Lincoln Boyhood National Memorial, Indiana –   What fun it is to see the site of the farm where Abraham Lincoln spent 14 important years of his life growing up, from ages 7 to 21.  Lincoln and his family moved to Indiana in 1816, before later heading to Illinois.  The years spent in Indiana were formative for Lincoln, where this future 16th U.S. President acquired many of the fine principles by which he lived.  See the Memorial Visitor Center featuring five sculptured panels marking important periods of time in Lincoln’s life.  The National Park Service is happy to share the story of Lincoln in a 15-minute park orientation film entitled “Forging Greatness: Lincoln in Indiana.”  Then, enjoy museum exhibits and artifacts.  Be sure to visit the Lincoln Living Historical Farm, where rangers dress in period clothes and share typical activities of daily life in the 1820’s.  Enjoy visiting the working pioneer homestead and log cabin, outbuildings, livestock areas, gardens and more.  POINT OF INTEREST:  Check out the bronze casting which outlines the foundation of what is believed to be Lincoln’s third cabin.  Walk the historic Trail of Twelve Stones which commemorates the major events in Lincoln’s life and career.  The trail goes from the cabin site to the Pioneer Cemetery where Abraham Lincoln’s mother, Nancy Hanks Lincoln, is buried.

Be sure to check out the full list of National parks participating in the free entrance days at http://www.nps.gov/findapark/feefreeparks.htm.  People who wish to visit multiple national parks will likely consider purchasing America the Beautiful National Parks and Federal Recreational Lands Pass.  For $80, the annual pass allows entrance to all national parks with additional admission to federally owned wildlife refuges, forests and lands.  Senior, access and volunteer passes are available and free annual passes are offered for military members and their dependents.  Please check with the individual parks for hours of operation and to review event schedules.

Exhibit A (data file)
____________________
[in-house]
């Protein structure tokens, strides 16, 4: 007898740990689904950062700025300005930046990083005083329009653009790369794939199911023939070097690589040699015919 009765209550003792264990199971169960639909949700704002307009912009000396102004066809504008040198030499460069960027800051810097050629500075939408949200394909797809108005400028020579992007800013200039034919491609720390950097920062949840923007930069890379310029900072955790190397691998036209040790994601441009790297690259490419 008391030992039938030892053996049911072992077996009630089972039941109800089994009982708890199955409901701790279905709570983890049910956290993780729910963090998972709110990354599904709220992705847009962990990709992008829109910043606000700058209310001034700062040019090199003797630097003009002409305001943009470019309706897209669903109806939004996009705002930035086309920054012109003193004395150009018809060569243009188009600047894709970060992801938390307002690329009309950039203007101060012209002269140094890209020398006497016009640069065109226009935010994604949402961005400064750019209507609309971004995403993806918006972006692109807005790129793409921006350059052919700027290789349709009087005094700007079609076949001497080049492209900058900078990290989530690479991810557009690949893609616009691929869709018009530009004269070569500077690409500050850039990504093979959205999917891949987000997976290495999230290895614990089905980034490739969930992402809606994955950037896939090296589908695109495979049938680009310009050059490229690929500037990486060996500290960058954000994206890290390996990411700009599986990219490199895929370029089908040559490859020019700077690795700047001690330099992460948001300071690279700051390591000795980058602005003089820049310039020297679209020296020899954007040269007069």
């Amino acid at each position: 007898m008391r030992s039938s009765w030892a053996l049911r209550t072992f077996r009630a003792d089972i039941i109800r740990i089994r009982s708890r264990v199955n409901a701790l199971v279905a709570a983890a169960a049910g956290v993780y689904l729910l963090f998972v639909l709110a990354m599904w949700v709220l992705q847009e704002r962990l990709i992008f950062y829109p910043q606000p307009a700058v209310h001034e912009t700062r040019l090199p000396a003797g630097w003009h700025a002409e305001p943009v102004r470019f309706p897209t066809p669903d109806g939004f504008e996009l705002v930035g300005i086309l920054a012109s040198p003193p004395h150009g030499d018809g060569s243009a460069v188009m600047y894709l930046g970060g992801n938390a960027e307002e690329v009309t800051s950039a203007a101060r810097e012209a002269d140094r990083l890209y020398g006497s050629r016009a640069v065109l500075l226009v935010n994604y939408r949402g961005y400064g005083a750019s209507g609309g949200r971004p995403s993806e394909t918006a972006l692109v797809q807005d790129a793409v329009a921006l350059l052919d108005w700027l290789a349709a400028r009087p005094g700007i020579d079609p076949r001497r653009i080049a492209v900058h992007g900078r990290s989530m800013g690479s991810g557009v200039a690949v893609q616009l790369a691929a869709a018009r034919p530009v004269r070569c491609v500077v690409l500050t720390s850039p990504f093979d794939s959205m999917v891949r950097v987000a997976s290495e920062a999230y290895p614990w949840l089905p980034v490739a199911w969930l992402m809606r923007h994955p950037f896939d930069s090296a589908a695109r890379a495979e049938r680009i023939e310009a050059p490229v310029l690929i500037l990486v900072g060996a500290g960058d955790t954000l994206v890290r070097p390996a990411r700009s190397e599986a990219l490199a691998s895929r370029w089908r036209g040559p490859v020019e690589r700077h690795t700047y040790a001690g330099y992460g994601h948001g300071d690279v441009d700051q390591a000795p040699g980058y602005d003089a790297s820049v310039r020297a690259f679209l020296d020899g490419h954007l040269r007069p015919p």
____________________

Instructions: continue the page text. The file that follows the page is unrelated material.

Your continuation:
Readers are encouraged to share experiences visiting America’s beloved National Parks.

 

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Jan Vafa

I grew up near Yellowstone and visited it often as I grew up. I witnessed the change from the bear-jams when people fed the bears to the more natural state seen today. Much of the protectiveness of the liberals is an over-reaction to the stories they have heard of the old-time over hunting done by hunters such as the famous near extinction of the buffalo. I was lucky to travel with my family and visit many of the national parks in the country. I agree that they are truly a treasure and are awe inspiring. Well worth the visit any time you have the chance. Each has it’s own special magic. All we can do is try to learn from our mistakes from the past and try to do better in the future. The suggestion by Tom to allow well managed hunting made sense – but it is difficult to… Read more »